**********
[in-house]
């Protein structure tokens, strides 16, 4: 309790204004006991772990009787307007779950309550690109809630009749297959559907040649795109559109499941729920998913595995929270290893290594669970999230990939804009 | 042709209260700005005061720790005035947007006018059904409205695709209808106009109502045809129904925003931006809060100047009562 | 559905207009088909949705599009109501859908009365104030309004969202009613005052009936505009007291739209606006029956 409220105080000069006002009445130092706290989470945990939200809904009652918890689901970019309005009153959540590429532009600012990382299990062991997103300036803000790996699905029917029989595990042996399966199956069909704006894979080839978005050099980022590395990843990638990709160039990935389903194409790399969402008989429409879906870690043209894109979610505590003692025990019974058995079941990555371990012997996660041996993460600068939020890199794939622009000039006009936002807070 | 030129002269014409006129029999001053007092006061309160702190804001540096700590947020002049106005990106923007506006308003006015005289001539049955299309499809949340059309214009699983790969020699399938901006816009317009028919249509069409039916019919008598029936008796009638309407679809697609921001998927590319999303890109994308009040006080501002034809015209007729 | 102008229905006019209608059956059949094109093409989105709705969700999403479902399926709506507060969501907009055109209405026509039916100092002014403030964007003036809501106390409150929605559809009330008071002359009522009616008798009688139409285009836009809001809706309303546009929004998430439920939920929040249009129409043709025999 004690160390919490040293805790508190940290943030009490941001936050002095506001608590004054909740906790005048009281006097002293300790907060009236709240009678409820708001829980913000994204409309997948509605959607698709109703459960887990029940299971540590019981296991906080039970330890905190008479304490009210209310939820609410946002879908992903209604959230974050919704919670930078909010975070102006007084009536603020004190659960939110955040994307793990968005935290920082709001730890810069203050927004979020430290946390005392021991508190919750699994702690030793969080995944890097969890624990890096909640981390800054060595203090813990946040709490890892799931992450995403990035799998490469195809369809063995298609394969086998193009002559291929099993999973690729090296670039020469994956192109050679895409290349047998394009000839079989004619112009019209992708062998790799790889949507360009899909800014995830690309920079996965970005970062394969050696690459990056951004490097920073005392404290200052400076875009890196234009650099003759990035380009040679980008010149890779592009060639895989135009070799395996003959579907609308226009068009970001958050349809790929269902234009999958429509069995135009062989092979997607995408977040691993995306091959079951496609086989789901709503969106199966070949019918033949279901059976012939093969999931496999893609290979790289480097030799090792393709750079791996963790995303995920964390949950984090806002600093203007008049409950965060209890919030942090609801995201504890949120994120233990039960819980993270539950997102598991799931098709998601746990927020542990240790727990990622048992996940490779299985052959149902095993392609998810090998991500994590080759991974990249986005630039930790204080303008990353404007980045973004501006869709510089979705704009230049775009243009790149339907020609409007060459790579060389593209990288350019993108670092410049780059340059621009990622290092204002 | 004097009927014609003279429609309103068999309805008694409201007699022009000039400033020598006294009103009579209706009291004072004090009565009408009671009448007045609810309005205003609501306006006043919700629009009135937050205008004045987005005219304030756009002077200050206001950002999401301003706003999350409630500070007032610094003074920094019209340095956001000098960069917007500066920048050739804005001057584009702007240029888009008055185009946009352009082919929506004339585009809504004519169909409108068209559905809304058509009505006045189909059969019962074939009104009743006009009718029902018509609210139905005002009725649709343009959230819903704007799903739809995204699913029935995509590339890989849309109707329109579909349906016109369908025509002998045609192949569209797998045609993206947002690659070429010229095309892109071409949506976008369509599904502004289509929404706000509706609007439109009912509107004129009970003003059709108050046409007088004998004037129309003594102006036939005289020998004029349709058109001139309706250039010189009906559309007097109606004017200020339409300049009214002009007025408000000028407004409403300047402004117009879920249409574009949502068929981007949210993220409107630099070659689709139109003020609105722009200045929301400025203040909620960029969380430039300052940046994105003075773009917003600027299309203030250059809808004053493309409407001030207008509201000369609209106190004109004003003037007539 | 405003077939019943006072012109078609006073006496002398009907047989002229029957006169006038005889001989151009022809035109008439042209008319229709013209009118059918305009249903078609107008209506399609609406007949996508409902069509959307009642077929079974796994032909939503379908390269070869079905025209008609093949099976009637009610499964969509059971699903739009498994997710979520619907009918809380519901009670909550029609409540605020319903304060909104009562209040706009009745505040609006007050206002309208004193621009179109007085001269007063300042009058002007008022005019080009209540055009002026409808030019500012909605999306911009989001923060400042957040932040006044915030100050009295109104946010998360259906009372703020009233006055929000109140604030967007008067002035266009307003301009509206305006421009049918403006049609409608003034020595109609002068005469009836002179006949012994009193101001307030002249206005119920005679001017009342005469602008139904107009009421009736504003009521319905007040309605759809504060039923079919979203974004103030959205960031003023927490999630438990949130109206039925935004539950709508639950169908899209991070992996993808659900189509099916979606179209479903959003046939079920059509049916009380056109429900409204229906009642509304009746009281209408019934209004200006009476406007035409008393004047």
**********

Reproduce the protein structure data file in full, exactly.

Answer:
[in-house]
């Protein structure tokens, strides 16, 4: 309790204004006991772990009787307007779950309550690109809630009749297959559907040649795109559109499941729920998913595995929270290893290594669970999230990939804009 | 042709209260700005005061720790005035947007006018059904409205695709209808106009109502045809129904925003931006809060100047009562 | 559905207009088909949705599009109501859908009365104030309004969202009613005052009936505009007291739209606006029956 409220105080000069006002009445130092706290989470945990939200809904009652918890689901970019309005009153959540590429532009600012990382299990062991997103300036803000790996699905029917029989595990042996399966199956069909704006894979080839978005050099980022590395990843990638990709160039990935389903194409790399969402008989429409879906870690043209894109979610505590003692025990019974058995079941990555371990012997996660041996993460600068939020890199794939622009000039006009936002807070 | 030129002269014409006129029999001053007092006061309160702190804001540096700590947020002049106005990106923007506006308003006015005289001539049955299309499809949340059309214009699983790969020699399938901006816009317009028919249509069409039916019919008598029936008796009638309407679809697609921001998927590319999303890109994308009040006080501002034809015209007729 | 102008229905006019209608059956059949094109093409989105709705969700999403479902399926709506507060969501907009055109209405026509039916100092002014403030964007003036809501106390409150929605559809009330008071002359009522009616008798009688139409285009836009809001809706309303546009929004998430439920939920929040249009129409043709025999 004690160390919490040293805790508190940290943030009490941001936050002095506001608590004054909740906790005048009281006097002293300790907060009236709240009678409820708001829980913000994204409309997948509605959607698709109703459960887990029940299971540590019981296991906080039970330890905190008479304490009210209310939820609410946002879908992903209604959230974050919704919670930078909010975070102006007084009536603020004190659960939110955040994307793990968005935290920082709001730890810069203050927004979020430290946390005392021991508190919750699994702690030793969080995944890097969890624990890096909640981390800054060595203090813990946040709490890892799931992450995403990035799998490469195809369809063995298609394969086998193009002559291929099993999973690729090296670039020469994956192109050679895409290349047998394009000839079989004619112009019209992708062998790799790889949507360009899909800014995830690309920079996965970005970062394969050696690459990056951004490097920073005392404290200052400076875009890196234009650099003759990035380009040679980008010149890779592009060639895989135009070799395996003959579907609308226009068009970001958050349809790929269902234009999958429509069995135009062989092979997607995408977040691993995306091959079951496609086989789901709503969106199966070949019918033949279901059976012939093969999931496999893609290979790289480097030799090792393709750079791996963790995303995920964390949950984090806002600093203007008049409950965060209890919030942090609801995201504890949120994120233990039960819980993270539950997102598991799931098709998601746990927020542990240790727990990622048992996940490779299985052959149902095993392609998810090998991500994590080759991974990249986005630039930790204080303008990353404007980045973004501006869709510089979705704009230049775009243009790149339907020609409007060459790579060389593209990288350019993108670092410049780059340059621009990622290092204002 | 004097009927014609003279429609309103068999309805008694409201007699022009000039400033020598006294009103009579209706009291004072004090009565009408009671009448007045609810309005205003609501306006006043919700629009009135937050205008004045987005005219304030756009002077200050206001950002999401301003706003999350409630500070007032610094003074920094019209340095956001000098960069917007500066920048050739804005001057584009702007240029888009008055185009946009352009082919929506004339585009809504004519169909409108068209559905809304058509009505006045189909059969019962074939009104009743006009009718029902018509609210139905005002009725649709343009959230819903704007799903739809995204699913029935995509590339890989849309109707329109579909349906016109369908025509002998045609192949569209797998045609993206947002690659070429010229095309892109071409949506976008369509599904502004289509929404706000509706609007439109009912509107004129009970003003059709108050046409007088004998004037129309003594102006036939005289020998004029349709058109001139309706250039010189009906559309007097109606004017200020339409300049009214002009007025408000000028407004409403300047402004117009879920249409574009949502068929981007949210993220409107630099070659689709139109003020609105722009200045929301400025203040909620960029969380430039300052940046994105003075773009917003600027299309203030250059809808004053493309409407001030207008509201000369609209106190004109004003003037007539 | 405003077939019943006072012109078609006073006496002398009907047989002229029957006169006038005889001989151009022809035109008439042209008319229709013209009118059918305009249903078609107008209506399609609406007949996508409902069509959307009642077929079974796994032909939503379908390269070869079905025209008609093949099976009637009610499964969509059971699903739009498994997710979520619907009918809380519901009670909550029609409540605020319903304060909104009562209040706009009745505040609006007050206002309208004193621009179109007085001269007063300042009058002007008022005019080009209540055009002026409808030019500012909605999306911009989001923060400042957040932040006044915030100050009295109104946010998360259906009372703020009233006055929000109140604030967007008067002035266009307003301009509206305006421009049918403006049609409608003034020595109609002068005469009836002179006949012994009193101001307030002249206005119920005679001017009342005469602008139904107009009421009736504003009521319905007040309605759809504060039923079919979203974004103030959205960031003023927490999630438990949130109206039925935004539950709508639950169908899209991070992996993808659900189509099916979606179209479903959003046939079920059509049916009380056109429900409204229906009642509304009746009281209408019934209004200006009476406007035409008393004047």